2. Identification is when people are influenced by someone who is liked and respected, such as a famous celebrity.
  3. Internalization is when people accept a belief or behavior and agree both publicly and privately.


Morton Deutsch and Harold Gerard described two psychological needs that lead humans to conform to the expectations of others. These include our need to be right (informational social influence), and our need to be liked (normative social influence). Informational influence (or social proof) is an influence to accept information from another as evidence about reality. Informational influence comes into play when people are uncertain, either because stimuli are intrinsically ambiguous or because there is social disagreement. Normative influence is an influence to conform to the positive expectations of others. In terms of Kelman's typology, normative influence leads to public compliance, whereas informational influence leads to private acceptance.

1) Compliance

Compliance is the act of responding favorably to an explicit or implicit request offered by others. Technically, compliance is a change in behavior but not necessarily attitude- one can comply due to mere obedience, or by otherwise opting to withhold one’s private thoughts due to social pressures. According to Kelman’s 1958 paper, the satisfaction derived from compliance is due to the social effect of the accepting influence (i.e. people comply for an expected reward or punishment-aversion).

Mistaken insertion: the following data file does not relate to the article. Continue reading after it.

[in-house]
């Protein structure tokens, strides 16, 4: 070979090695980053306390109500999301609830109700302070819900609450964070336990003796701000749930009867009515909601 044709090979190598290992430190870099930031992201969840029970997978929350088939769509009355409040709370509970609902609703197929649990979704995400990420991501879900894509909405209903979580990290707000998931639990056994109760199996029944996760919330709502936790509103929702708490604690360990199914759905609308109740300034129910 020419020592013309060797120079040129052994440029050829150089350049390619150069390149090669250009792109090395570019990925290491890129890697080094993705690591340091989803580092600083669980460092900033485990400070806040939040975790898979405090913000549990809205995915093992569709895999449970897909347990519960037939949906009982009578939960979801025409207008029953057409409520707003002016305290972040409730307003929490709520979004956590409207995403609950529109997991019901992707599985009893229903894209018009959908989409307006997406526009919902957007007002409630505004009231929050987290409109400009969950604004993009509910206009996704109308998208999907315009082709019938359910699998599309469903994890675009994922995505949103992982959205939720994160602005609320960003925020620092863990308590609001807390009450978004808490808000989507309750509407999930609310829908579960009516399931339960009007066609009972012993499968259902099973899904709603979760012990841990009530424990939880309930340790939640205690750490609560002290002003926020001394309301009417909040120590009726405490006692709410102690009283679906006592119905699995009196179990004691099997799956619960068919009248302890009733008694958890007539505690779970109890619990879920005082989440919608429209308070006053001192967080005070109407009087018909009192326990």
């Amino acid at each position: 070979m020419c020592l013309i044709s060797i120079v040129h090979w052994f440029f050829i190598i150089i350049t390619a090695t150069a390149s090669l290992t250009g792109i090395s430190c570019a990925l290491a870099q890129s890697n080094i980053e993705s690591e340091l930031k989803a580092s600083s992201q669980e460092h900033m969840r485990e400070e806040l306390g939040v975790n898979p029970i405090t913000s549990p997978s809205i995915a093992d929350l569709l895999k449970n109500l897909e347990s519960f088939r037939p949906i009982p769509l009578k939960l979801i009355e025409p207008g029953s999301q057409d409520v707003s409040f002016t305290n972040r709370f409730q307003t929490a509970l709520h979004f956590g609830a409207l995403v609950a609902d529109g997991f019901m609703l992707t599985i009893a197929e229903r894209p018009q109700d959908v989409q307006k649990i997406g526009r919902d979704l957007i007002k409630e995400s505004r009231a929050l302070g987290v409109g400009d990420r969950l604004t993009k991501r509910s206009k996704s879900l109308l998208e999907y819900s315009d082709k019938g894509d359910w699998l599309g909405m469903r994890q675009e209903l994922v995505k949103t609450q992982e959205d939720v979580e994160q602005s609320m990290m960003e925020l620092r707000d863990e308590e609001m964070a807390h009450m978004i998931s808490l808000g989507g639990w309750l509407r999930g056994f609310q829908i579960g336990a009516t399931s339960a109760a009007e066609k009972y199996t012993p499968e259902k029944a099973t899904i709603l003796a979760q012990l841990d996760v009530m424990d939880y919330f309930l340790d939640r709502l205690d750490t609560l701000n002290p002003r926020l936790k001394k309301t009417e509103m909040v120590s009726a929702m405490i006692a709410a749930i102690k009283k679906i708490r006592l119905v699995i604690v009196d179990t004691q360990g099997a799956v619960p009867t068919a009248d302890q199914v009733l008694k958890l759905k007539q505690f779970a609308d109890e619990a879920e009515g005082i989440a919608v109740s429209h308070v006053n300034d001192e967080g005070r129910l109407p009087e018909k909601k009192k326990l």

2) Identification

Identification is the changing of attitudes or behaviors due to the influence of someone that is liked. Advertisements that rely upon celebrities to market their products are taking advantage of this phenomenon, especially in the marketing of child adoption culture The desired relationship that the identifier relates with the behavior or attitude change is the “reward”, according to Kelman.

3) Internalization

Internalization is the process of acceptance of a set of norms established by people or groups which are influential to the individual. The individual accepts the influence because the content of the influence accepted is intrinsically rewarding. It is congruent with the individual’s value system, and according to Kelman the “reward” of internalization is “the content of the new behavior”.

Conformity

Conformity is a type of social influence involving a change in behavior, belief or thinking to align with those of others or to align with normative standards. It is the most common and pervasive form of social influence. Social psychology research in conformity tends to distinguish between two varieties Informational Conformity: (also called social proof, or "internalization" in Kelman's terms ) and normative conformity ("compliance" in Kelman's terms).